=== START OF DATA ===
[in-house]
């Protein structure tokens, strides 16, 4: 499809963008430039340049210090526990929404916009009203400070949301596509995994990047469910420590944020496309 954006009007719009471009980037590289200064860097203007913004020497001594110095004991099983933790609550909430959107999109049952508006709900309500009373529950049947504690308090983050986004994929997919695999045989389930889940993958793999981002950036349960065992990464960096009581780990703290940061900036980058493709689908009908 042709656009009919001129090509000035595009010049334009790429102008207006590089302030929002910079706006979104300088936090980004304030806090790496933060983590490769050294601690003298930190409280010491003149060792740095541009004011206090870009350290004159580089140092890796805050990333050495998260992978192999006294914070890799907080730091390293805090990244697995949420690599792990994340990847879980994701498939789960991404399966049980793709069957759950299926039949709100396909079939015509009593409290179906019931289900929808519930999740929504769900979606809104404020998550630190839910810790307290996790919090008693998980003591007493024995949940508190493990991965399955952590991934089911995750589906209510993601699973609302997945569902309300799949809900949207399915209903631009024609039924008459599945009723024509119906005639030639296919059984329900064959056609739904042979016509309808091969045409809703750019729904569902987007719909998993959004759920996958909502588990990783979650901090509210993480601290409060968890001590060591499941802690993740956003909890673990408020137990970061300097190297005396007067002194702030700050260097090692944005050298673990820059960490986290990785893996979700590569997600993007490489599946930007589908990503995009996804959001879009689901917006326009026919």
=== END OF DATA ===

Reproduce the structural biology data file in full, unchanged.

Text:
[in-house]
């Protein structure tokens, strides 16, 4: 499809963008430039340049210090526990929404916009009203400070949301596509995994990047469910420590944020496309 954006009007719009471009980037590289200064860097203007913004020497001594110095004991099983933790609550909430959107999109049952508006709900309500009373529950049947504690308090983050986004994929997919695999045989389930889940993958793999981002950036349960065992990464960096009581780990703290940061900036980058493709689908009908 042709656009009919001129090509000035595009010049334009790429102008207006590089302030929002910079706006979104300088936090980004304030806090790496933060983590490769050294601690003298930190409280010491003149060792740095541009004011206090870009350290004159580089140092890796805050990333050495998260992978192999006294914070890799907080730091390293805090990244697995949420690599792990994340990847879980994701498939789960991404399966049980793709069957759950299926039949709100396909079939015509009593409290179906019931289900929808519930999740929504769900979606809104404020998550630190839910810790307290996790919090008693998980003591007493024995949940508190493990991965399955952590991934089911995750589906209510993601699973609302997945569902309300799949809900949207399915209903631009024609039924008459599945009723024509119906005639030639296919059984329900064959056609739904042979016509309808091969045409809703750019729904569902987007719909998993959004759920996958909502588990990783979650901090509210993480601290409060968890001590060591499941802690993740956003909890673990408020137990970061300097190297005396007067002194702030700050260097090692944005050298673990820059960490986290990785893996979700590569997600993007490489599946930007589908990503995009996804959001879009689901917006326009026919």